The back story: I have a Master’s degree in Professional Counseling. I have worked as a therapist in a Community Mental Health facility, as a Crisis Responder, and as a group therapist in an Alcohol and Drug Addiction program. For personal reasons, I chose not to pursue licensure because of the redundant and ever-increasing regulations being placed on therapists. I believe only Christ truly heals, and that is not a popular or acceptable worldview in the mental health world. I do not claim to be an expert, but I do claim to have a fair degree of common sense and I look at people as people, not as labels. I have seen the mental health system from the inside, and it isn’t pretty. This post is my opinion concerning the usefulness, and the great potential for damage, when labeling people with a mental health diagnosis. The population that I am talking about here does not include those who have proven themselves to be dangerous; I am referring to the average person who seeks counseling.
The news media seem to be embracing the idea that mental health is the real issue that should be addressed in background checks that affect one’s ability to own a firearm. I have heard some pundits pushing for repeal of HIPPA protections in regard to mental health records, going to far as to say that therapists should have the power to add people to a firearm “no-buy list”. This position appeals to emotion, it sounds reasonable to those who are uninformed about the process. I have to wonder, what is the origin of this narrative? Is it coming from professionals in the mental health community? Or is it coming from the government and the state-controlled media, people who really have no idea what they are talking about? While I am in complete agreement that anyone who would aim a gun at a room full of children and start shooting is a special kind of crazy (I prefer the word ‘evil’), the idea of mental health providers being mandated to release records of their clients troubles me on many levels.
Those who are advocating for release of mental health records need to do some serious research regarding exactly how a mental health ‘diagnosis’ is made. Do they know that a DSM label is required in order for a provider to be reimbursed for services by insurance companies? Is there a blood test or a scan of the brain that shows abnormality? Is there any objective test that can demonstrate that a person has PTSD, or Major Depressive Disorder, or any other mental health condition listed in the DSM-IV-TR? For that matter, what is the Diagnostic and Statistical Manual of Mental Disorders? How is this book, the ‘bible’ of psychiatry and professional therapy, put together, and by whom? This video will answer some of those questions:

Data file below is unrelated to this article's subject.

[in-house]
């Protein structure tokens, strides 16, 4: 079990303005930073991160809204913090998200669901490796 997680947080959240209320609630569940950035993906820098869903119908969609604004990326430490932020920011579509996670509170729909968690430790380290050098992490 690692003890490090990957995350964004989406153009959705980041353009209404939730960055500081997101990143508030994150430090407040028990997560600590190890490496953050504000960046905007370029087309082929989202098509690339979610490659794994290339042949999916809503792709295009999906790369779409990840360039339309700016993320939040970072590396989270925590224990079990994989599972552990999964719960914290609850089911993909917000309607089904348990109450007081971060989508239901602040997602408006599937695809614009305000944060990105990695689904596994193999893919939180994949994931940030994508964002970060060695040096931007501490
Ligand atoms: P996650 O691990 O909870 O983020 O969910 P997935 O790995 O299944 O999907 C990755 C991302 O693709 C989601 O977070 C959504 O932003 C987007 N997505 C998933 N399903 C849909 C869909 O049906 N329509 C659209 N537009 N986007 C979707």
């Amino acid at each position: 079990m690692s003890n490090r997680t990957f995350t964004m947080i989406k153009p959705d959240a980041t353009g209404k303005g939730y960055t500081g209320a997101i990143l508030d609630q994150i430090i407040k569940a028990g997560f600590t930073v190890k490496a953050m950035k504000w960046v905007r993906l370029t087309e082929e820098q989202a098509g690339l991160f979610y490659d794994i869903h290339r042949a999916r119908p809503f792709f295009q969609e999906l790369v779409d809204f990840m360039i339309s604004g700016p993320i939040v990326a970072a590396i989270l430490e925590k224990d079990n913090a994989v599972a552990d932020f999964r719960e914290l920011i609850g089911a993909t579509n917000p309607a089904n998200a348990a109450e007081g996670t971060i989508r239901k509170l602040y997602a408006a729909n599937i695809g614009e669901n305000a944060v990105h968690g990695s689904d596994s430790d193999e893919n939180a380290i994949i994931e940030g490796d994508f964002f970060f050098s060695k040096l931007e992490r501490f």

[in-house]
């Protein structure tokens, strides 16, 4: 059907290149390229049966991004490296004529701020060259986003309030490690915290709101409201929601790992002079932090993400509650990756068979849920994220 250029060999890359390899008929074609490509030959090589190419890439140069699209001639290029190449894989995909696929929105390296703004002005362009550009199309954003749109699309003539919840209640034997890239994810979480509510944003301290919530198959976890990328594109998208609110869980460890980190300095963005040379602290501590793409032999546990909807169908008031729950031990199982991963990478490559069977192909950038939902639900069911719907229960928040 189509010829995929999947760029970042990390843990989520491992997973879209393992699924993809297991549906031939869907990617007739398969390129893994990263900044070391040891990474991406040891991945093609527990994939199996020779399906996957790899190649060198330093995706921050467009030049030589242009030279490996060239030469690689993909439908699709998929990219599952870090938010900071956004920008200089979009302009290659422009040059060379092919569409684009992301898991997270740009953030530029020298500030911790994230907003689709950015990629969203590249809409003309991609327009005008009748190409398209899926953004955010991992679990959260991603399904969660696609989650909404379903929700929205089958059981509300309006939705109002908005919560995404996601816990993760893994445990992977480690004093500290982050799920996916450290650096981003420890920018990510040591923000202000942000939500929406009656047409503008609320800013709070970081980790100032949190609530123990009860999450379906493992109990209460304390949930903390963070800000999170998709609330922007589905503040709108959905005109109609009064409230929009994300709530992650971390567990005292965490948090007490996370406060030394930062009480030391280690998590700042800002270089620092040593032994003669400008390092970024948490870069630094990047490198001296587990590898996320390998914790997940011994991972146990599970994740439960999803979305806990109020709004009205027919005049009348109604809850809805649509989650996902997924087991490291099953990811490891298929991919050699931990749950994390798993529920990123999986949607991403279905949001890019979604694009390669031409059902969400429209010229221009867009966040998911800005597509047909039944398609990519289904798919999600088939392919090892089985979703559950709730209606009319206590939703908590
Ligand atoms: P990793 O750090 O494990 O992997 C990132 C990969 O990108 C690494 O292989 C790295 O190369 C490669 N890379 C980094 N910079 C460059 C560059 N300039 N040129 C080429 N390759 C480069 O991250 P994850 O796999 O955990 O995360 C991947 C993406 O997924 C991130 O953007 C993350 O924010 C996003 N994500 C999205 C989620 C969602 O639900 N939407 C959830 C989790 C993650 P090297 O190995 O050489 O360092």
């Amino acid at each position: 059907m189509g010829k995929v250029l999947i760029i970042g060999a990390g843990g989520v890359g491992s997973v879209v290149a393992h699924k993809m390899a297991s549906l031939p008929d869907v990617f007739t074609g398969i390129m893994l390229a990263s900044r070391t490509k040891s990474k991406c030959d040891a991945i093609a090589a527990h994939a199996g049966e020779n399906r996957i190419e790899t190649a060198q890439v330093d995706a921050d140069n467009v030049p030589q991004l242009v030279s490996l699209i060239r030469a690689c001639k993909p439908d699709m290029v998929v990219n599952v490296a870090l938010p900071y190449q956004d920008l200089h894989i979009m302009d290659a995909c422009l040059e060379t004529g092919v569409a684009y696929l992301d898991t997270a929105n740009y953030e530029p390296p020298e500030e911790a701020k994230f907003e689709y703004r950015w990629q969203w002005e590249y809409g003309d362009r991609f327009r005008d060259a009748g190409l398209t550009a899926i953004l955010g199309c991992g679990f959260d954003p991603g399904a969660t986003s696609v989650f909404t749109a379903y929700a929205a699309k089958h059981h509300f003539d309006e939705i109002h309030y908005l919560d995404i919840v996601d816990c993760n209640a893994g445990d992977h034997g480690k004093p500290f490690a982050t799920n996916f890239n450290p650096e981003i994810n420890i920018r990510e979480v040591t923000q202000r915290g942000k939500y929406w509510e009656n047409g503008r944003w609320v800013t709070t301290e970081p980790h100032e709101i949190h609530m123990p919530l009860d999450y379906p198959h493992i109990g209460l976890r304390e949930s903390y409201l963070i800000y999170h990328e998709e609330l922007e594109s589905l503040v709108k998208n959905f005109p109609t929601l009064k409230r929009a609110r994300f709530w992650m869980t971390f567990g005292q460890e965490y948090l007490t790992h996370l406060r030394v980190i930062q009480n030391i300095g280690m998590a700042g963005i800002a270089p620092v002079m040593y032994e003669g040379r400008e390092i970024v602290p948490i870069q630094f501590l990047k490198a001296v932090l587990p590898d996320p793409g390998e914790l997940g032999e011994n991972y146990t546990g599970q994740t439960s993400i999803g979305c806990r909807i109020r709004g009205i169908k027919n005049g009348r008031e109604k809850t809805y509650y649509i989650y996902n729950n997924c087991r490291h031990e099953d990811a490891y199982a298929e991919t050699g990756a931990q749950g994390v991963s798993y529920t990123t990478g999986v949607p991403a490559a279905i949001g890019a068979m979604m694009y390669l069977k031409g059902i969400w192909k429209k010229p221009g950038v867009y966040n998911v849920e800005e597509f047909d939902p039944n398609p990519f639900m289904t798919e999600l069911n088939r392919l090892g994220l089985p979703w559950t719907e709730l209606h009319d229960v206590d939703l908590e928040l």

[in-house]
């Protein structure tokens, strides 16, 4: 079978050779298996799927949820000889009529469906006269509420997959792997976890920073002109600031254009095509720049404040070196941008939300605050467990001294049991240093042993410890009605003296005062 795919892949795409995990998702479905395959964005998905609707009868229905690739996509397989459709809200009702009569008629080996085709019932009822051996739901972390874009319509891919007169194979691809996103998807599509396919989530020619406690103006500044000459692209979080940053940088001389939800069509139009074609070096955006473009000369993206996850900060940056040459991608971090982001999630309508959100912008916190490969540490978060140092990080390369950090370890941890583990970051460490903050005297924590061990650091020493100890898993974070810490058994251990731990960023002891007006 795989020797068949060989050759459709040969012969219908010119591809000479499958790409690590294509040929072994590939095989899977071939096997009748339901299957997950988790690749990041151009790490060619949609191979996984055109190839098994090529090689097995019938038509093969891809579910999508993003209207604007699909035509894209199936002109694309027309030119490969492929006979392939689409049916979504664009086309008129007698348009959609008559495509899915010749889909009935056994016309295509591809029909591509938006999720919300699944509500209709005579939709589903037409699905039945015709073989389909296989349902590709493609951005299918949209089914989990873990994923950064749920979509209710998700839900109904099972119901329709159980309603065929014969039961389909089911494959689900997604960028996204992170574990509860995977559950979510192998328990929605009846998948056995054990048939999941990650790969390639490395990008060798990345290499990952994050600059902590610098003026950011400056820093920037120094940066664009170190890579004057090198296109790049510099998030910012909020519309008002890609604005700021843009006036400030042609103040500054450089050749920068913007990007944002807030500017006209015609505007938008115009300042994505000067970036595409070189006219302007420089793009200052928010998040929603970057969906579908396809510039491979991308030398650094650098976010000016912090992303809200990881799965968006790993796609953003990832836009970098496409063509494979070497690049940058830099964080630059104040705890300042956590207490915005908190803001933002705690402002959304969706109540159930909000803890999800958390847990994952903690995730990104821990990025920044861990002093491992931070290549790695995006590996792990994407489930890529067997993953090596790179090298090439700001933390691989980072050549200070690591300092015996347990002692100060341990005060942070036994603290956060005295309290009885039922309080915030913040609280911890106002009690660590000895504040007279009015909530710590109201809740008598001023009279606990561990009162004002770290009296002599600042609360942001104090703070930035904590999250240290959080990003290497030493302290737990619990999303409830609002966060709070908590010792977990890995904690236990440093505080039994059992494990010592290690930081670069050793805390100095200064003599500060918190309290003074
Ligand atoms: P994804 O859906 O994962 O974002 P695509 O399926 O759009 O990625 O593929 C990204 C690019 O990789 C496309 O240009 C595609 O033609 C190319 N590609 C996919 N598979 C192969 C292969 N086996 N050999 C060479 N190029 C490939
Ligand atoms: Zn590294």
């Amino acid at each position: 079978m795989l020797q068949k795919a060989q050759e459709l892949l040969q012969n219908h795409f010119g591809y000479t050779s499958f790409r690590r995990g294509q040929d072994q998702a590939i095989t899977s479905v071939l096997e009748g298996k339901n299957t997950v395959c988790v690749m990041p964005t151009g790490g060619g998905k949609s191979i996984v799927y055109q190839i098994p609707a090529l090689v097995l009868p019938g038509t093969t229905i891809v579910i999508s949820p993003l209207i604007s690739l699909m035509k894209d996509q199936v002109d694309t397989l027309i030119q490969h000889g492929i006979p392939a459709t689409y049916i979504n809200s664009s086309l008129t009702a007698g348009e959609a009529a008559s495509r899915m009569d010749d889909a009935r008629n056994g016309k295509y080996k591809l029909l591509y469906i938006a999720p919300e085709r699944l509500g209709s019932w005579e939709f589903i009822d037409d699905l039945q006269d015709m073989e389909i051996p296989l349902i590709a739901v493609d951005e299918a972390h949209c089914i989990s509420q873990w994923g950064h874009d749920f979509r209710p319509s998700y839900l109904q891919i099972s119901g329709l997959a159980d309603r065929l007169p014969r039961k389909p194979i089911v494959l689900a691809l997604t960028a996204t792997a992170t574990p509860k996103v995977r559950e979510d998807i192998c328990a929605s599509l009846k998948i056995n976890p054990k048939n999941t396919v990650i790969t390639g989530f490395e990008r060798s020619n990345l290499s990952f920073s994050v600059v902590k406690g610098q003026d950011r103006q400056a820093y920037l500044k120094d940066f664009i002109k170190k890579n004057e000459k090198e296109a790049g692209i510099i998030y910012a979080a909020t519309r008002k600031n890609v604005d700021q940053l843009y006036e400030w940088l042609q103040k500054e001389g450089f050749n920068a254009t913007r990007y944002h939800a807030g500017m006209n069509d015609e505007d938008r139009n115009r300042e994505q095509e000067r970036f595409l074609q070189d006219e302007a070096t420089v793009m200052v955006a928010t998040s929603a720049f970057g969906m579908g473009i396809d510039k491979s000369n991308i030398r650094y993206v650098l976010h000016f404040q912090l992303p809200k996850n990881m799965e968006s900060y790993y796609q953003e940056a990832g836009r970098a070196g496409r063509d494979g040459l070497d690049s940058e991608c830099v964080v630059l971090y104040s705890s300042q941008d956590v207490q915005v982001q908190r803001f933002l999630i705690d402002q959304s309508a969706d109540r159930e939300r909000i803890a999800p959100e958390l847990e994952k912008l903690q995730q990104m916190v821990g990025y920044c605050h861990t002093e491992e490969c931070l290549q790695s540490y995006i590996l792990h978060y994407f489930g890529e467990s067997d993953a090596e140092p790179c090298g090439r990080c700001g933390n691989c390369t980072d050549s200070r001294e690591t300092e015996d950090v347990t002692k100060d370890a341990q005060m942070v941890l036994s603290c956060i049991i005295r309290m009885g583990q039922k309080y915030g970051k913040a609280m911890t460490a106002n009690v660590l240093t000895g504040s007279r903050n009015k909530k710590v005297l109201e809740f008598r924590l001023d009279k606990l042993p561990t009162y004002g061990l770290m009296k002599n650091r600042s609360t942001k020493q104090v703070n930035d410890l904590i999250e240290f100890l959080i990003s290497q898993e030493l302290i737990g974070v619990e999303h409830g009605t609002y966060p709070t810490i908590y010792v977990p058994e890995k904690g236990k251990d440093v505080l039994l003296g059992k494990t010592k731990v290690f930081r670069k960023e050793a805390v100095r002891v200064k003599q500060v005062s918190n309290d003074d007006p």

My personal observation from working in the field of mental health is that DSM diagnosis is often sloppy and done for the convenience of the provider. I cannot count the times that I have seen young and otherwise healthy adults given some sort of label and prescribed one or more psychotropic medication(s). Even more heartbreaking is the number of children who have been labeled and medicated in much the same way. It is a travesty, and it is a self-fulfilling prophecy. People begin to identify themselves by their labels. They begin to embrace the lie that they are inherently flawed and unable to function in society. Often they file for disability based on their diagnosis, and they go on to live a life of hopelessness and despair. All because a psychiatrist or professional therapist talked to them for an hour (or less), looked up a few of their self-described problems in the DSM, and casually assigned them to a certain category in order to be reimbursed for services. But I digress.
To get back to the original reason for this post, it is beyond ridiculous to suggest that my 2nd Amendment right to own a firearm, or yours, should be based upon the completely subjective diagnosis of some sort of mental health disorder. On any given day, based on behaviors reported by others or by self-reported struggles, the DSM cookbook can be pulled out and more than one diagnosis can be arrived at and justified by a provider. Far too many in the field, good people who genuinely care, are forced to make these diagnoses by the system so that a funding source is satisfied and payment is made for the service. The whole thing stinks, and it will only get worse with Obamacare regulations.
We need to be very, very careful about advocating that mental health providers be mandated to release mental health records for ANY reason, especially to restrict the freedoms of fellow Americans, and we need to be doubly cautious about giving therapists the power to put someone on a list that denies the right to own a gun.